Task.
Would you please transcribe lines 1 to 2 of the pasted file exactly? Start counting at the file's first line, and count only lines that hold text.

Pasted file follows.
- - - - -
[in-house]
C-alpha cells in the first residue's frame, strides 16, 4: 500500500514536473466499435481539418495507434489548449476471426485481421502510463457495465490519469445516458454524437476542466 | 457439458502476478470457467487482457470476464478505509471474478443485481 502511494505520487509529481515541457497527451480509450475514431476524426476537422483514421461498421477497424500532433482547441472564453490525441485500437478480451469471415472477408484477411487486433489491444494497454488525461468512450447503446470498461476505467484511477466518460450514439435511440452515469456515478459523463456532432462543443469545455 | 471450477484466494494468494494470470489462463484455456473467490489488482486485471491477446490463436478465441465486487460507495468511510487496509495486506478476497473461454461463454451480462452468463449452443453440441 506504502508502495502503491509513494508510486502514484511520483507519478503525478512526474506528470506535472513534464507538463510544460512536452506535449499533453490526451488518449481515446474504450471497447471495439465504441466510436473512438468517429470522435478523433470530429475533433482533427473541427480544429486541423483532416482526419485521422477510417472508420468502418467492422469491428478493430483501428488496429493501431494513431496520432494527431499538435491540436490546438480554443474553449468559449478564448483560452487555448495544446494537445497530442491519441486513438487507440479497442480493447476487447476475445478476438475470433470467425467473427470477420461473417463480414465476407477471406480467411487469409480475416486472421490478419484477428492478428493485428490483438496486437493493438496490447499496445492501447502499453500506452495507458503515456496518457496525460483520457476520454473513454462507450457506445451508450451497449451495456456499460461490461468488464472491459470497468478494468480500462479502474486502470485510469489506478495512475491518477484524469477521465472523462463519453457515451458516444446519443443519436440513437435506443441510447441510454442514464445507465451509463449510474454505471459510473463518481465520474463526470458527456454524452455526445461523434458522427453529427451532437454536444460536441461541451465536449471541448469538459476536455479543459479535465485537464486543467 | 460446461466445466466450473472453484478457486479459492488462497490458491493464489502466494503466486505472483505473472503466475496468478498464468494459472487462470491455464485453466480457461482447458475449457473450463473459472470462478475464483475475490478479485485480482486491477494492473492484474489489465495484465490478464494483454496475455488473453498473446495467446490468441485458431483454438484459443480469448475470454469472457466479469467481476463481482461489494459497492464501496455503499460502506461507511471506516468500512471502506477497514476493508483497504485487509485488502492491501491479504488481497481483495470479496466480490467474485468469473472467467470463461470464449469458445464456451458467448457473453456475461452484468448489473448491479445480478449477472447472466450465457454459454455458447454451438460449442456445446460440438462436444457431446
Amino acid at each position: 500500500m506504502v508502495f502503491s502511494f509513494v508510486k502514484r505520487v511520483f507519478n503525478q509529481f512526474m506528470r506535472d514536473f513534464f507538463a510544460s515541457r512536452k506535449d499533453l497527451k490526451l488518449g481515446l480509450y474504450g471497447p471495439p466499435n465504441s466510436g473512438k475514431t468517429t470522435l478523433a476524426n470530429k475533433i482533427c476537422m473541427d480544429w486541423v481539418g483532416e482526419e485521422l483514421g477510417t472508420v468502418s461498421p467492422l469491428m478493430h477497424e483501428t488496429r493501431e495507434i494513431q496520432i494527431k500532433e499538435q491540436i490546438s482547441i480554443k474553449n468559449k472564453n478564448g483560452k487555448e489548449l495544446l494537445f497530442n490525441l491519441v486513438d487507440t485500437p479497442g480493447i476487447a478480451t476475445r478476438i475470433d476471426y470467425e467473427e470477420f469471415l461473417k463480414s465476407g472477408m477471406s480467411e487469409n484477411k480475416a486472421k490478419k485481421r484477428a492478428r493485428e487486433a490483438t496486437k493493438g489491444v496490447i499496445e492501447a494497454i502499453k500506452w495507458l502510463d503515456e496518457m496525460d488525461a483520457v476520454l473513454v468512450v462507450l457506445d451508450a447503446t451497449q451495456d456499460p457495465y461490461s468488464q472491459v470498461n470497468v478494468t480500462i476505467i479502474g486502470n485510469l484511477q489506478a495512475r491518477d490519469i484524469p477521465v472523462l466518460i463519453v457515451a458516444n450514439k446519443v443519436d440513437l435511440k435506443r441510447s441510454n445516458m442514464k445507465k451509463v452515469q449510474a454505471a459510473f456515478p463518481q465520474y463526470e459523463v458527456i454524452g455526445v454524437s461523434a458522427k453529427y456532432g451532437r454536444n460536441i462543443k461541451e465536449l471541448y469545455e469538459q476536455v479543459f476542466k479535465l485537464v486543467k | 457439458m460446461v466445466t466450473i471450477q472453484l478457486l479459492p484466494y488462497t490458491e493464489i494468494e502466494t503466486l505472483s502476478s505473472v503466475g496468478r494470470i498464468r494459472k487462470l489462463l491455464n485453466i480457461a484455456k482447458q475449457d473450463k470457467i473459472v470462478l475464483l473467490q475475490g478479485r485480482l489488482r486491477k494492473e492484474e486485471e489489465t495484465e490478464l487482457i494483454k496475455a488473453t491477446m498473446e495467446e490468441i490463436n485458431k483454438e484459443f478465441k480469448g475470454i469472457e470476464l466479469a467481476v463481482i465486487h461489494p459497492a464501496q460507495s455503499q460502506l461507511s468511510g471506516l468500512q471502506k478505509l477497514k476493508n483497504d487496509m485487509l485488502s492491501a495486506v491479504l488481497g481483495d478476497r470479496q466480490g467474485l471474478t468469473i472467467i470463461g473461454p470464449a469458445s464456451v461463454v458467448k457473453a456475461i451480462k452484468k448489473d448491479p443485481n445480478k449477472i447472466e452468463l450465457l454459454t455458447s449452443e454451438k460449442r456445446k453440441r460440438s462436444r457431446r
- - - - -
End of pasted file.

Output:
[in-house]
C-alpha cells in the first residue's frame, strides 16, 4: 500500500514536473466499435481539418495507434489548449476471426485481421502510463457495465490519469445516458454524437476542466 | 457439458502476478470457467487482457470476464478505509471474478443485481 502511494505520487509529481515541457497527451480509450475514431476524426476537422483514421461498421477497424500532433482547441472564453490525441485500437478480451469471415472477408484477411487486433489491444494497454488525461468512450447503446470498461476505467484511477466518460450514439435511440452515469456515478459523463456532432462543443469545455 | 471450477484466494494468494494470470489462463484455456473467490489488482486485471491477446490463436478465441465486487460507495468511510487496509495486506478476497473461454461463454451480462452468463449452443453440441 506504502508502495502503491509513494508510486502514484511520483507519478503525478512526474506528470506535472513534464507538463510544460512536452506535449499533453490526451488518449481515446474504450471497447471495439465504441466510436473512438468517429470522435478523433470530429475533433482533427473541427480544429486541423483532416482526419485521422477510417472508420468502418467492422469491428478493430483501428488496429493501431494513431496520432494527431499538435491540436490546438480554443474553449468559449478564448483560452487555448495544446494537445497530442491519441486513438487507440479497442480493447476487447476475445478476438475470433470467425467473427470477420461473417463480414465476407477471406480467411487469409480475416486472421490478419484477428492478428493485428490483438496486437493493438496490447499496445492501447502499453500506452495507458503515456496518457496525460483520457476520454473513454462507450457506445451508450451497449451495456456499460461490461468488464472491459470497468478494468480500462479502474486502470485510469489506478495512475491518477484524469477521465472523462463519453457515451458516444446519443443519436440513437435506443441510447441510454442514464445507465451509463449510474454505471459510473463518481465520474463526470458527456454524452455526445461523434458522427453529427451532437454536444460536441461541451465536449471541448469538459476536455479543459479535465485537464486543467 | 460446461466445466466450473472453484478457486479459492488462497490458491493464489502466494503466486505472483505473472503466475496468478498464468494459472487462470491455464485453466480457461482447458475449457473450463473459472470462478475464483475475490478479485485480482486491477494492473492484474489489465495484465490478464494483454496475455488473453498473446495467446490468441485458431483454438484459443480469448475470454469472457466479469467481476463481482461489494459497492464501496455503499460502506461507511471506516468500512471502506477497514476493508483497504485487509485488502492491501491479504488481497481483495470479496466480490467474485468469473472467467470463461470464449469458445464456451458467448457473453456475461452484468448489473448491479445480478449477472447472466450465457454459454455458447454451438460449442456445446460440438462436444457431446